Budweiser Brewer Bubbles Back

The world’s largest beer company raised the bar on Thursday, reporting that its latest quarter was a veritable financial happy hour. But growth at AB InBev, best known for Budweiser, is now being driven by premium brands that are more…

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The world’s largest beer company raised the bar on Thursday, reporting that its latest quarter was a veritable financial happy hour.

But growth at AB InBev, best known for Budweiser, is now being driven by premium brands that are more regal than even “The King of Beers.”

Stella Stars as Bud

Budweiser is coming out of a challenging few years, and not just because of the pandemic. American drinkers have gotten hip to smaller craft beer brands and diets that cut back on waist-expanding beverages. Beer accounted for 42.5% of US alcohol sales last year, down from 43.6% in 2020 and 49.8% in 2010, according to data purveyor Statista, in a continuing sign that the Homer Simpson demographic is shrinking.

But Thursday’s financials brought good news for AB InBev’s investors in the face of the changing tide:

  • Organic sales at the world’s largest brewer grew 12.1% during the final three months of 2021, with the company’s premium and superpremium products like Stella Artois, Shock Top, and Goose Island driving growth to offset declining popularity in Bud and Bud Light. Premium brands made up a third of revenue, 2% more than in 2020.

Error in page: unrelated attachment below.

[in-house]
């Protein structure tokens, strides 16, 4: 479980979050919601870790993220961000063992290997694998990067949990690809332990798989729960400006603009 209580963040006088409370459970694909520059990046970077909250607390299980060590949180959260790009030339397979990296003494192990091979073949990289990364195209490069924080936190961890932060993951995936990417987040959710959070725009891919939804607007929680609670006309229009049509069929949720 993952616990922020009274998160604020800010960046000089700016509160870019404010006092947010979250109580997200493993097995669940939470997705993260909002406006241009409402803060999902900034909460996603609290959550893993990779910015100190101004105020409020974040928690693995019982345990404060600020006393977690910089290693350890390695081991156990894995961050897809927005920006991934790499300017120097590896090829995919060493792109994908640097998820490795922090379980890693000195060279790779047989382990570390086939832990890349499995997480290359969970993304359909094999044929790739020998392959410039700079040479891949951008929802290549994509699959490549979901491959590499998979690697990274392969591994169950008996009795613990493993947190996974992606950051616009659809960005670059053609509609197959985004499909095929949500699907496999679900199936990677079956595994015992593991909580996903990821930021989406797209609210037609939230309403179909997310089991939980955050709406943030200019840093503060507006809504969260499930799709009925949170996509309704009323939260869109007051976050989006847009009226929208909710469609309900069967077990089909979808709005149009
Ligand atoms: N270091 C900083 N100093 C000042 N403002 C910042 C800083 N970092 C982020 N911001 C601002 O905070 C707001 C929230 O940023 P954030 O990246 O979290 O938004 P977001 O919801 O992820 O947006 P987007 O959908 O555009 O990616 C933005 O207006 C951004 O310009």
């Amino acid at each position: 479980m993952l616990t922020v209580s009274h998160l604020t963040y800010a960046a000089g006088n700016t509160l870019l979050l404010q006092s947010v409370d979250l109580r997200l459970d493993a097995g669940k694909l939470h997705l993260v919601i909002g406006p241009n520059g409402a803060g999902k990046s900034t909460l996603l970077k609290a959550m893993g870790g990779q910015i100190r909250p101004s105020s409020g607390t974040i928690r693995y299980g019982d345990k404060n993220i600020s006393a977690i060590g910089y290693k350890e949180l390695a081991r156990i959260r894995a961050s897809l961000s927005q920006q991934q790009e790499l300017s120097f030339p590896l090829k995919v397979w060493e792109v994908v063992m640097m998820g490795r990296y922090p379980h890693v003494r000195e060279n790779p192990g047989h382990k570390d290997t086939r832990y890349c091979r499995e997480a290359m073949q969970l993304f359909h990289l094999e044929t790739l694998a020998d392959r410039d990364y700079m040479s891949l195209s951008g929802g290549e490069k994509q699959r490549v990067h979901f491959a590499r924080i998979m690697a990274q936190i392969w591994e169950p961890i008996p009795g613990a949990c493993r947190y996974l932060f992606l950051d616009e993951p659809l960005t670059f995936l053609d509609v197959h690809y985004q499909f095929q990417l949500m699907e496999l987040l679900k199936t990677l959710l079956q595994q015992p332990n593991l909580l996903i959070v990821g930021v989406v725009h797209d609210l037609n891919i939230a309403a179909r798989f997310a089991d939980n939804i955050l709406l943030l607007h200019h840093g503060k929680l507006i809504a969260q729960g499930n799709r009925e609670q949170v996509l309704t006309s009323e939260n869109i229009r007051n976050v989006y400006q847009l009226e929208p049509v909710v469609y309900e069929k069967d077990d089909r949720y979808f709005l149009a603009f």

• More recently, US beer volumes grew 30% in bars, restaurants, and recreational venues during the week leading to the Super Bowl, in line with a promising broader trend of people ponying up for a pint outside the house.

From Brews to BioTech: AB InBev has a fascinating if tiny new business line. Instead of giving away byproducts of its malt barley brewing, the company plans to begin turning them into plant-based proteins that can be sold to food companies. But it’s only expected to make $20 million in revenue next year, not even a drop in the metaphorical keg when compared to $57 billion in expected sales.

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